Beyond the Hill

Syracuse poet reads verses inspired by Ghanian heritage at Salt City Market

Kasey O’Rourke | Staff Writer

Antwi writes poetry inspired by Ghanaian heritage and New York upbringing.

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Though Kofi Antwi is wary of it sounding cliche, he believes poetry has always been within him. When Antwi recounts his childhood, he remembers creating storylines for his toys.

“As a writer, I started to realize it’s great to write abstract and colorful images, but you also have to write in concrete and discuss reality,” Antwi said.

Last night at a Small Press Reading Series at Salt City Market, Antwi — who has been published in various literary magazines including great weather for MEDIA and Rigorous — delivered a selection of his poems to college students, poetry lovers, friends and family. Colgate University and Syracuse University Libraries hosted the event in partnership with Write Out Syracuse.

With a low vibrato and presence that commanded the room, Antwi delivered moving excerpts from his poems, which are inspired by his Ghanaian heritage, Brooklyn and Staten Island upbringing, Black identity and hope for change. He’s candid with the fact that it might not always be a light listen for all.


“Some of my poetry is uncomfortable; it addresses things that make people uncomfortable. But that’s poetry. That’s poetry at its core,” Antwi said.

His delivery stayed strong, despite spurts of a whining toddler in the back of the room who would later be revealed as his son.

“Now that my son has departed I can actually hear myself … A rookie mistake I now know not to do,” he joked mid-poem.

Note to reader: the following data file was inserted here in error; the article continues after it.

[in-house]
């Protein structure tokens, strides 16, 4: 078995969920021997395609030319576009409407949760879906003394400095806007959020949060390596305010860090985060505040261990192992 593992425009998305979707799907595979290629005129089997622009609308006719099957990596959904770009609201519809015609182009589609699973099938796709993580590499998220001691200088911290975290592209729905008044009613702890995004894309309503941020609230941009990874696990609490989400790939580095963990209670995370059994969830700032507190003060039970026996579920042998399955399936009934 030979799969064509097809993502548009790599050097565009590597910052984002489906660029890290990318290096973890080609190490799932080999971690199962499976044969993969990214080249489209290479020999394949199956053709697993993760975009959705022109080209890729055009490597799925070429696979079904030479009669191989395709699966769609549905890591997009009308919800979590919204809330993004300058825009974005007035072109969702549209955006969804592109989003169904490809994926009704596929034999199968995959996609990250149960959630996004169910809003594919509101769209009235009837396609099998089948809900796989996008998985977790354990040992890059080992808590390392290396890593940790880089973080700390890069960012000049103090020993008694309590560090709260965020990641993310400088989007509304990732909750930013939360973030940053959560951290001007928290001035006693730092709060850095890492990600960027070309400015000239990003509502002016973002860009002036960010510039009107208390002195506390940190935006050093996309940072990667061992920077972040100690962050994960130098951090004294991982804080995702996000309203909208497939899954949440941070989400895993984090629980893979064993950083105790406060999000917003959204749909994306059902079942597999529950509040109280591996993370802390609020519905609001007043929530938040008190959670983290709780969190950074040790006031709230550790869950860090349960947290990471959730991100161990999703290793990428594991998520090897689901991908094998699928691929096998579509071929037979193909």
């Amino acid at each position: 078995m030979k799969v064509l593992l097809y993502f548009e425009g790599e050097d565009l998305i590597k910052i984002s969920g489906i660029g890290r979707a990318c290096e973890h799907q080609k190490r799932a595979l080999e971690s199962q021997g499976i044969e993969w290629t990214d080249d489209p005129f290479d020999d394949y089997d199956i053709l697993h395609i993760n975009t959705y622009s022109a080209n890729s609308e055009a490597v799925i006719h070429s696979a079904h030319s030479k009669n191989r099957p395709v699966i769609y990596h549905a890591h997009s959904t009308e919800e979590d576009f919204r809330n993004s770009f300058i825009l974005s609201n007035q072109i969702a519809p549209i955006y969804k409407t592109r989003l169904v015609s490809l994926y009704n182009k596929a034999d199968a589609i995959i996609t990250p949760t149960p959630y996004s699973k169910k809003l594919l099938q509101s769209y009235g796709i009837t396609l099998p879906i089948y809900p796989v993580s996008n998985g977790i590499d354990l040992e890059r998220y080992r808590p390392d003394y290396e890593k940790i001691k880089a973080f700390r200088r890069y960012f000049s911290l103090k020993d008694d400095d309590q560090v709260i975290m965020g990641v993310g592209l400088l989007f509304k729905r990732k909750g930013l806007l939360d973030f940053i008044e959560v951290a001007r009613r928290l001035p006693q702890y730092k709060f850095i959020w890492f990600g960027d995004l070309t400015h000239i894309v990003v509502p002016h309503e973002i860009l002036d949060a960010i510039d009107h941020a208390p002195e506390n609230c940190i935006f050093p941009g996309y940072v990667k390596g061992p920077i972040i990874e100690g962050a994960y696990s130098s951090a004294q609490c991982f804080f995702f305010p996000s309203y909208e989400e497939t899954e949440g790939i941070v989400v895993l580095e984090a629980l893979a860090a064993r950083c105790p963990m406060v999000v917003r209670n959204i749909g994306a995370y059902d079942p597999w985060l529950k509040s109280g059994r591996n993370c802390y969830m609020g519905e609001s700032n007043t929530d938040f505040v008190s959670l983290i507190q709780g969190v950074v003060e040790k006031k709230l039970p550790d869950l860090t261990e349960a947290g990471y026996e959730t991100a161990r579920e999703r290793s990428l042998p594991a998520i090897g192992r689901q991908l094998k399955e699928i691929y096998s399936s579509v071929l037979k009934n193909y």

While Antwi exudes confidence and success nowadays, that was not always the case for the 33-year-old poet. His entry years into poetry were filled with hesitation and uncertainty. It wasn’t until Antwi joined Open Moments, Utica College’s poetry club, that he was inspired by the courageousness and fearlessness of fellow poets to translate his voice into this medium.

Growing up in a West African household also didn’t provide the warmest welcome into careers outside of being a doctor, lawyer or engineer, Antwi said. It was a trip back to Ghana two Christmases ago, however, when Antwi came to terms with his identity and its role in his poetry.


The reading was organized by a local writer’s collective that organizes community outreach between SU and the surrounding school districts.
Kasey O’Rourke | Staff Writer

“I love traveling back to Ghana,” Antwi said. “Every time I go back to Ghana, I feel rejuvenated. It gives me the sense of knowledge of myself.”

It also wasn’t until this trip in 2019 that Antwi felt his debut book of poems “Tidal Wave” was ready to be published, a book Jacob Gedetsis — who helped plan the reading at the market — praised in his introduction of Antwi on Tuesday evening.

Gedetsis serves as the co-founder and director of Write Out, the community writing collective that planned the event. Write Out engages university students in community outreach within the Syracuse area school systems as well as on SU’s campus. He found the location within downtown’s Salt City Market to be out of the box of the typical campus venues.

“We felt lucky to have Kofi Antwi joining us today, and he’s new to the area so it was a great and warm welcome for a new poet who’s calling Syracuse home,” Gedetsis said.

Event attendee Lauren Cooper is currently pursuing her Ph.D. in English Literature at SU and is also involved in Write Out, which she described as a “community-based writing collective” that started with after school writing programs.

“We would go to specific community center sites once a week after school and work with students, like young kids, and just write poetry and tell stories, draw pictures,” Cooper said.

After the reading, as he reflected on his journey as a man to lead him to this point of being a celebrated and published poet, Antwi reminded himself that “it takes some time before we as writers realize, we are where we want to be.”

Antwi is distinct in the separation of life and writing, though he acknowledged there is overlap, and his work is a representation of who he is.

“What I believe should be spoken about and articulated even through creative mediums like poetry. And, I think that’s the beauty of it, right?” Antwi said.

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